Everything about Christmas seems to be happening earlier this year. My wife’s annual Christmas lecture, in which she posits an alternative holiday season where I don’t ruin everything by being so unpleasant, arrived ten days early. The traditional episode where my debit card is declined at an off-licence by someone wearing a jolly Santa hat happened right at the beginning of the month. On Saturday evening I placed a phone call that, in retrospect, clearly constituted a cry for help. “Thank you,” said the voice at the other end. “Your vote for Andy has been registered.”

And I can’t believe I’ve written almost as many words about this book as I did about Philip Roth’s Exit Ghost. I think I’ve found my level.

Tim Dowling: The Giles Wareing Haters’ Club

Tim Dowling is one of the funniest journalists around, with each of his pieces in the Guardian guaranteed to produce at least one belly laugh and further scattered smiles of appreciation.  So much do one male friend and I enjoy his stuff, that our relationship has been reduced more or less to Sending to a Friend his articles as they appear, and subsequent exchanging of our favourite lines: and that’s how we like it.  So when his byline began to appear less and less often over the last year, our thirtysomething male bonding looked to be in jeopardy.  At least now I know what he was doing with his time.

In Dowling’s journalism, there has always been a welcome sublayer of middle-aged male angst, such as here (“I like to think that I have now passed through my midlife crisis and come out the other side (although this is not strictly accurate because I have discovered that there is no other side)”), so it was a relief, to me, to know that the subject of his debut novel The Giles Wareing Haters’ Club is a middle-aged humorous journalist – although this will be enough reason for others to slam the book closed before they’ve even opened it.

But as suburban, middle-class, comic novels go, this is everything we could hope for, a sort of Nigel Williams that doesn’t get boring halfway through.  Giles Wareing is a man who has begun to feel that he’s not really participating in his life.  He writes sycophantic puff-pieces about grotesque celebrities (“his novel covers several other themes, including gangsta rap, the post 9/11 zeitgeist and the redemptive power of fox-hunting”).  He mends household appliances (“The microwave beeped and went dark.  It was as if a little play about a rotating mug had come to the end of Act I”).  He develops gout and is unable to refuse going on talk shows to discuss it (“I had dreaded the notion of becoming Mr Gout, but now that the title had been conferred I felt oddly proud”).  He has erotic dreams about women who call at the door to try to get him to switch electricity suppliers.  He feels detached from his sons, whom he refers to as “the older one” and “the younger one.”  And of course, he worries about getting older:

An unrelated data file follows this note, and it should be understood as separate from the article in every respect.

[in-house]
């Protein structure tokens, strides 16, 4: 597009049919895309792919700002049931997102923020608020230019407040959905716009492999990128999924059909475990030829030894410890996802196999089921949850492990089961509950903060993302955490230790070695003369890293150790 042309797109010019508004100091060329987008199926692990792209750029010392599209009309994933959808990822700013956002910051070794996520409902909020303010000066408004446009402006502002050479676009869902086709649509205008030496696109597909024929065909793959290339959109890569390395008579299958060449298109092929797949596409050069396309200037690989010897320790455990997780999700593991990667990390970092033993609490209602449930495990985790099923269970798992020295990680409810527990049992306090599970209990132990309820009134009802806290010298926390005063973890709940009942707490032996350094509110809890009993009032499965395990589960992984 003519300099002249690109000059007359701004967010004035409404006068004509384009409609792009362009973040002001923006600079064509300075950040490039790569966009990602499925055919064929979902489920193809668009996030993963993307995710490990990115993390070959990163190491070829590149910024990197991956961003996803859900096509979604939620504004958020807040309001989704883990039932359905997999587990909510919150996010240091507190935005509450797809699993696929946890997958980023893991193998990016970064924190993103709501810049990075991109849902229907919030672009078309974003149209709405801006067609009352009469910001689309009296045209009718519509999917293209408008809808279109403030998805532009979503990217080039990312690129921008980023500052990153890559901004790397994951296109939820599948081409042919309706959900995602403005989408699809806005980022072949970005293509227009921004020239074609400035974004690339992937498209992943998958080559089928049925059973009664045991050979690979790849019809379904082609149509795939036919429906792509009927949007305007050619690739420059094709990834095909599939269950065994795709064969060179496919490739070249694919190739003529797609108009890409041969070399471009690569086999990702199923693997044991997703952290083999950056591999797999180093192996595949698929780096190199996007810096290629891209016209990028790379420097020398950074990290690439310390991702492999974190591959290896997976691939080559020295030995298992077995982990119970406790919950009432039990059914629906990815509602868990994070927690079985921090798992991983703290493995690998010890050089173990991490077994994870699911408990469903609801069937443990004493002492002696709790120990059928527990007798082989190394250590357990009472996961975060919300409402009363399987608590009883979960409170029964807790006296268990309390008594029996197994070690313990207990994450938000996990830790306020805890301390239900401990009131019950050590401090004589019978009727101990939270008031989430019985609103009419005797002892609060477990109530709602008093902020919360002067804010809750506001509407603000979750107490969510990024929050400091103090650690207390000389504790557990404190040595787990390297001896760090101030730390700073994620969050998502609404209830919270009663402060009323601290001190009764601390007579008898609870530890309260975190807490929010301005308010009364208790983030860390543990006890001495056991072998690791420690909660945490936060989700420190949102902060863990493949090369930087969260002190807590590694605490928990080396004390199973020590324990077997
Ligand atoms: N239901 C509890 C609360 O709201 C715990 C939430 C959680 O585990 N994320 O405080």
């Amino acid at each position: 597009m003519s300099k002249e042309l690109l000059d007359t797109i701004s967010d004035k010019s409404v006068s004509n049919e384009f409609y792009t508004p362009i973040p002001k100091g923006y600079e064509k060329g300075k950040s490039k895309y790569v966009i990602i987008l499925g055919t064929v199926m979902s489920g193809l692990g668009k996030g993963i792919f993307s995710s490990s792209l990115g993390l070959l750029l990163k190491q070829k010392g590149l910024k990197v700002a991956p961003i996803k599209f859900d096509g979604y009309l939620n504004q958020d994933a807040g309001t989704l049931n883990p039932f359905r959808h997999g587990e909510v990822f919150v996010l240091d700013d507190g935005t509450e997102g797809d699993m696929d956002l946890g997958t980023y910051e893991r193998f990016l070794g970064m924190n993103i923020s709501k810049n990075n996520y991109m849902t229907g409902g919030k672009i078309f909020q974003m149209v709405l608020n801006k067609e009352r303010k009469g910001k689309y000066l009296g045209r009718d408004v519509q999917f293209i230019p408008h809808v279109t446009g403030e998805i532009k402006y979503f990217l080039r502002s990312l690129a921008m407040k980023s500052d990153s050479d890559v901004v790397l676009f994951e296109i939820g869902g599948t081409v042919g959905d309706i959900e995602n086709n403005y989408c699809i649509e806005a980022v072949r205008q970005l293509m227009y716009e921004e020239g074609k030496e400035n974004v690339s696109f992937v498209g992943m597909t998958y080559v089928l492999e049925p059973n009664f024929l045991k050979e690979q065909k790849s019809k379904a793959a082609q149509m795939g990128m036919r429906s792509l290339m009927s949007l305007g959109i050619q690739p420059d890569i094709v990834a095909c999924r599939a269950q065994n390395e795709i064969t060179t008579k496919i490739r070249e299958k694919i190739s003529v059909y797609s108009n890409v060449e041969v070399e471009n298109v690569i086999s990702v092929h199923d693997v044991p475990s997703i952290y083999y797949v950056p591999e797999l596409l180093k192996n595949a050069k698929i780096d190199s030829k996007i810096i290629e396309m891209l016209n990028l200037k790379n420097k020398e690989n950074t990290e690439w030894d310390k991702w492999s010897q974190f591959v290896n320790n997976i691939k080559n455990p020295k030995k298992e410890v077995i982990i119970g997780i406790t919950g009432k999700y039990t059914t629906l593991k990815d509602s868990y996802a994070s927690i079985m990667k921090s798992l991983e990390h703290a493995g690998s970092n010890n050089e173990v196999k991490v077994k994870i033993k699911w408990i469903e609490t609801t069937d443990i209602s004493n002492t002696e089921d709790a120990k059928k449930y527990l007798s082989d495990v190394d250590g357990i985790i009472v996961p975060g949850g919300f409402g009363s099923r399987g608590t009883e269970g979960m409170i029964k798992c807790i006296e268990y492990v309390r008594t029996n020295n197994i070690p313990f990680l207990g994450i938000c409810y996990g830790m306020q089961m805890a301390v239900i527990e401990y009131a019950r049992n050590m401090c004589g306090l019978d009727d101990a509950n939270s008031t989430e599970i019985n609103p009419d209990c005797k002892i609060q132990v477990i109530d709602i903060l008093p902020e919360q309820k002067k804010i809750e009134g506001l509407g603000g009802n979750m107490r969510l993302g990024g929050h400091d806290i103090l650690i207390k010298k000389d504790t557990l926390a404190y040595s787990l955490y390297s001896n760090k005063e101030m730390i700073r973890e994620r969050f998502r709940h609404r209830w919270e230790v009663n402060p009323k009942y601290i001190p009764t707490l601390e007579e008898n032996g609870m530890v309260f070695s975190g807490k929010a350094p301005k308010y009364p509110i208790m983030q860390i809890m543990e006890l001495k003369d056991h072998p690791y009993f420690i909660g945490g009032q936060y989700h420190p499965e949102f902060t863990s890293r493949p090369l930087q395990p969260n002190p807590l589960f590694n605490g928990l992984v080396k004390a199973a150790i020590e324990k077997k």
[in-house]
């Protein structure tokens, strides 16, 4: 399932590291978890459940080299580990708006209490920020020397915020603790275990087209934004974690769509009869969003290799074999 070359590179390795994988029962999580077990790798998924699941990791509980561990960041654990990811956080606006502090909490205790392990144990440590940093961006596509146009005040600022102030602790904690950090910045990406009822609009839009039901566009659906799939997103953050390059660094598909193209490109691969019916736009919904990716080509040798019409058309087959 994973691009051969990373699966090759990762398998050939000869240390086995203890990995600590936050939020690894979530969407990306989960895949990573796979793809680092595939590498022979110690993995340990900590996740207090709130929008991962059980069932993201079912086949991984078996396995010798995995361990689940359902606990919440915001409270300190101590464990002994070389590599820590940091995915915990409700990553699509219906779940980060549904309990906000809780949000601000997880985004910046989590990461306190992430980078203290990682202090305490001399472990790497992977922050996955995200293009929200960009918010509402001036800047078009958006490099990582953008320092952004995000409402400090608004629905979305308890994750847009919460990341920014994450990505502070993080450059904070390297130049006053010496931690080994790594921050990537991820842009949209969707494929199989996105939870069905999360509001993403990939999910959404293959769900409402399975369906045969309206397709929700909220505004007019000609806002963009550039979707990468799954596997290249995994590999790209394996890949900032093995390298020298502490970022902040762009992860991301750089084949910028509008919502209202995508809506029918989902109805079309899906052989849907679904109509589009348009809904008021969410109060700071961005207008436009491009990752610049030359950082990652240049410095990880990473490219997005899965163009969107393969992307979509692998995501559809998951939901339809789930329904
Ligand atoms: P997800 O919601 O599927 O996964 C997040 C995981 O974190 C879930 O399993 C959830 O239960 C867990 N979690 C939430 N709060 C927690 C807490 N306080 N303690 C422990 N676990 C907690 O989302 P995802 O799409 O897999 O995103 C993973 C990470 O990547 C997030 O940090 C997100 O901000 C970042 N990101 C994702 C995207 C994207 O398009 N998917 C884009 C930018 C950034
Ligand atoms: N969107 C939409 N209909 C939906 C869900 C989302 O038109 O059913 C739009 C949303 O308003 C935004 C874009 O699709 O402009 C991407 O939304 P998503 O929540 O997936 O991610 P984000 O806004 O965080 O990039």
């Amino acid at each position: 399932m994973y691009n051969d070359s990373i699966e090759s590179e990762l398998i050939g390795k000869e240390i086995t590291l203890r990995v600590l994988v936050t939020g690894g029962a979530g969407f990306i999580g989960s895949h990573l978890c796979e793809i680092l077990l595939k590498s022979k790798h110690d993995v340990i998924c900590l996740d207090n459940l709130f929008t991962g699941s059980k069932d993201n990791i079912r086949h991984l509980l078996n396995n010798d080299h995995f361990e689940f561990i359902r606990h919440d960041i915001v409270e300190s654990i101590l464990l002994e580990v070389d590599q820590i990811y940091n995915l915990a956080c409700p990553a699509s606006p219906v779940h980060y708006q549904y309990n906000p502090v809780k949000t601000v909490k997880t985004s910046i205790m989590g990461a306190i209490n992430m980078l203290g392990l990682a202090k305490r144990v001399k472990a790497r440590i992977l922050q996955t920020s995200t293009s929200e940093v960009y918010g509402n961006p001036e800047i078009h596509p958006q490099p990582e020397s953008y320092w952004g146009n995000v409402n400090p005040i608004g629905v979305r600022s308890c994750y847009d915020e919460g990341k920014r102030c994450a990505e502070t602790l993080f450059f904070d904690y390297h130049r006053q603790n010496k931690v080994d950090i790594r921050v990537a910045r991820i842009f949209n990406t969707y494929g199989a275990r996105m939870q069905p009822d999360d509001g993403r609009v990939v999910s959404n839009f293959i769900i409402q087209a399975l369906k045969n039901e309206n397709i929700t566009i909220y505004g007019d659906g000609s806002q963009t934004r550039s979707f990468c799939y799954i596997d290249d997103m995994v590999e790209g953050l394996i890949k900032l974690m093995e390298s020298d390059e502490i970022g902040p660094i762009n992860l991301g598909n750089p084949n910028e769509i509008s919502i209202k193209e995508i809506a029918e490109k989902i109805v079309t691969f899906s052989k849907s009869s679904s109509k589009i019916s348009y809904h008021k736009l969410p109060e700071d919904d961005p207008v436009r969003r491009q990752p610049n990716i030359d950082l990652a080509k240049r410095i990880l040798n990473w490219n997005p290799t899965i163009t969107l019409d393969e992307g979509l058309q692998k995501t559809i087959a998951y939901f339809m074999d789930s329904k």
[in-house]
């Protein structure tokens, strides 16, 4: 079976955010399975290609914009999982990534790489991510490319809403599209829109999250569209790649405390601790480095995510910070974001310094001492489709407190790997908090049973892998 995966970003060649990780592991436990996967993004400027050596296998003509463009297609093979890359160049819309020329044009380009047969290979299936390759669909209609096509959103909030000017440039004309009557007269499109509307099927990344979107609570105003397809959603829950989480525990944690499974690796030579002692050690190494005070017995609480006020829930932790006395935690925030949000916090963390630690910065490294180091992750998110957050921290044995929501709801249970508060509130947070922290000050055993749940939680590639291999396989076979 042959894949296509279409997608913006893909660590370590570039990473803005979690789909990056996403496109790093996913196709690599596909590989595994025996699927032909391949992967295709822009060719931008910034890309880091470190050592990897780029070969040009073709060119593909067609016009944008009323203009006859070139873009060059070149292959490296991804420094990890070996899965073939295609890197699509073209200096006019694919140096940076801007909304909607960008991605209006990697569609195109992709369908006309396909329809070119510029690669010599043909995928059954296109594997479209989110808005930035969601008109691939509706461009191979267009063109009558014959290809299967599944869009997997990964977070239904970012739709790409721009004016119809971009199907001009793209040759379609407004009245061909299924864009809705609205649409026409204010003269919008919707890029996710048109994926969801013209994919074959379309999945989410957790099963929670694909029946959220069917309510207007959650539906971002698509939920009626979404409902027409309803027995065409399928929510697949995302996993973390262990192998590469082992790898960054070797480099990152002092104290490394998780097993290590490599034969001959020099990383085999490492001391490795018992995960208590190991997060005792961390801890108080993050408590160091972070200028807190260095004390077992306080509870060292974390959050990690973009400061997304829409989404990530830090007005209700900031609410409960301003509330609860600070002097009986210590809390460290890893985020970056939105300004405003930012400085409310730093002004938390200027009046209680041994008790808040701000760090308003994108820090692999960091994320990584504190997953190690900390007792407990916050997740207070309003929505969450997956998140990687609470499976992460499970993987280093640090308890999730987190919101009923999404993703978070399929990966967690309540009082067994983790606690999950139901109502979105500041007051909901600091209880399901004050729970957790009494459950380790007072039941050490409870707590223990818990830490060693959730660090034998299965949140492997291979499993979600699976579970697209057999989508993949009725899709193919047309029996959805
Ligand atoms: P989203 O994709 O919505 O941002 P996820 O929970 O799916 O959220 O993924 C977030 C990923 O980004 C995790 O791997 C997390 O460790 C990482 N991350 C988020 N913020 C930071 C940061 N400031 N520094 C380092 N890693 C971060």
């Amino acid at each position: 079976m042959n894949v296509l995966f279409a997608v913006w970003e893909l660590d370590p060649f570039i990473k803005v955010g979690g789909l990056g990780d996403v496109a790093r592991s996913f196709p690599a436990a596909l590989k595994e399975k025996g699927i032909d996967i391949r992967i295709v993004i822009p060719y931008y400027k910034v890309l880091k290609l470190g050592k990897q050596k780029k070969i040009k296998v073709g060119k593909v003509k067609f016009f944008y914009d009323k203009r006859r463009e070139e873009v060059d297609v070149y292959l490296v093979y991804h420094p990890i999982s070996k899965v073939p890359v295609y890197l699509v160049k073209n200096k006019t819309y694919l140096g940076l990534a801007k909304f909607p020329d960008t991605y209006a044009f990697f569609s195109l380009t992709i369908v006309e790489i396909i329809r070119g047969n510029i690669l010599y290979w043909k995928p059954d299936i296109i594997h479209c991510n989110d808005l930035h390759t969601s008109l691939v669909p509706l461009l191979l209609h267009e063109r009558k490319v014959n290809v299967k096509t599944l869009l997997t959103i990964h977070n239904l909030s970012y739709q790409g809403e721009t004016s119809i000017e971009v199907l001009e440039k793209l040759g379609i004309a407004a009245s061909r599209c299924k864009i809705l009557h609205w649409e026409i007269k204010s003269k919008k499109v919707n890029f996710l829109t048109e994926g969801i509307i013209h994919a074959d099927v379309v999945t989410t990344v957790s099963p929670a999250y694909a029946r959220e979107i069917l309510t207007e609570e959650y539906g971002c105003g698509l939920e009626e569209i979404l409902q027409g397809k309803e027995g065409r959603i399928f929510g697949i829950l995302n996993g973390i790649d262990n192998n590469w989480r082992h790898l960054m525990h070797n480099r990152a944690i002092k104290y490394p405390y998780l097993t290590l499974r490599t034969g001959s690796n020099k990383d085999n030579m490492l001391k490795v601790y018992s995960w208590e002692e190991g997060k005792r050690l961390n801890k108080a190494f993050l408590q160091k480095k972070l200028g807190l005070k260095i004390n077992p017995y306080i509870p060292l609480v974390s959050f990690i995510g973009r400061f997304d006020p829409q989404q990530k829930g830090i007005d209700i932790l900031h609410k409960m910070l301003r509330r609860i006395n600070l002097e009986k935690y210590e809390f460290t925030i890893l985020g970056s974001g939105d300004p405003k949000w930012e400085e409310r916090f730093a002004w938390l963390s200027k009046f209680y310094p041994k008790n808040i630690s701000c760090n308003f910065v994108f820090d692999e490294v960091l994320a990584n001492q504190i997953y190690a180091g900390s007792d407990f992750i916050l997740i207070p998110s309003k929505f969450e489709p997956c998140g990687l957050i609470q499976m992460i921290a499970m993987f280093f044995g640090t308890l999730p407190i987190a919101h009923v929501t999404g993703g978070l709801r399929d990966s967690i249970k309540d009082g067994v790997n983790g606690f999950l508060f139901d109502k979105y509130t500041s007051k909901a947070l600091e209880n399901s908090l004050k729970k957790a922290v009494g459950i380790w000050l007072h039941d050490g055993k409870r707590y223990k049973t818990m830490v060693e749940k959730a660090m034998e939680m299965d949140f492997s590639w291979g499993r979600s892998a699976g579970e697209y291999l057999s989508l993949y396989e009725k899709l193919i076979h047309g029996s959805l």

“I’m forty,” I said quietly. This was not even strictly true; I was still thirty-nine, but with less than a month to go I had made a decision to meet inevitability halfway, to attack forty at a run. It was supposed to help me conquer the fear, but in truth I’d only given the fear a four-week head start. Every time I said, “I’m forty,” it was like pitching a stone into the pit of my soul just to hear the echo; incalculably distressing, but oddly habit-forming.

His main vice is vanity-googling (when he enters the letter G in his search engine box, it springs up all his previous searches: “Giles Wareing +funny,” “Giles Wareing +great,””Giles Wareing +moving,” “Giles Wareing + respected”), which leads him to a dark corner of an internet forum, where he discovers a talk thread calling itself The Giles Wareing Haters’ Club.  Here, various netheads attack Wareing and his work, egging one another on in their mockery of each article of his that appears in print.  Wareing, of course, cannot resist the corrosive effect of reading their splenetic rebuffs, occasionally joining in, and trying to find out who these haters really are…

All of this leads to a well-handled farcical plot involving clandestine dog-walking, murderous painter and decorators, addiction to prescription drugs (“Could it be that I had spent the last few months being insufficiently paranoid?”), stolen mobile phones, and an extreme right-wing pro-motoring lobby (which Dowling has satirised before):

“And now we’ve reached the point where we’re all meant to believe that every other person is homosexual,” said Robin, “when in fact the opposite is true.”

“What do you mean,” I said, “by the opposite?”

“Exactly what I said.”

“That every other person is a homosexual?”

The book also strains toward things more profound, about dislocation and priorities, about kindness and a sense of proportion, and it’s impossible not to wonder whether some of the angst does, for a journalist who has just produced his first novel, have its roots in truth:

I will aim to become a better writer, of longer and more serious things, with the ultimate goal of rendering all criticism of my work, be it Internet-based or otherwise, laughably wide of the mark.

Oh give over, Giles – I mean Tim.  Just keep us smiling and all will be well.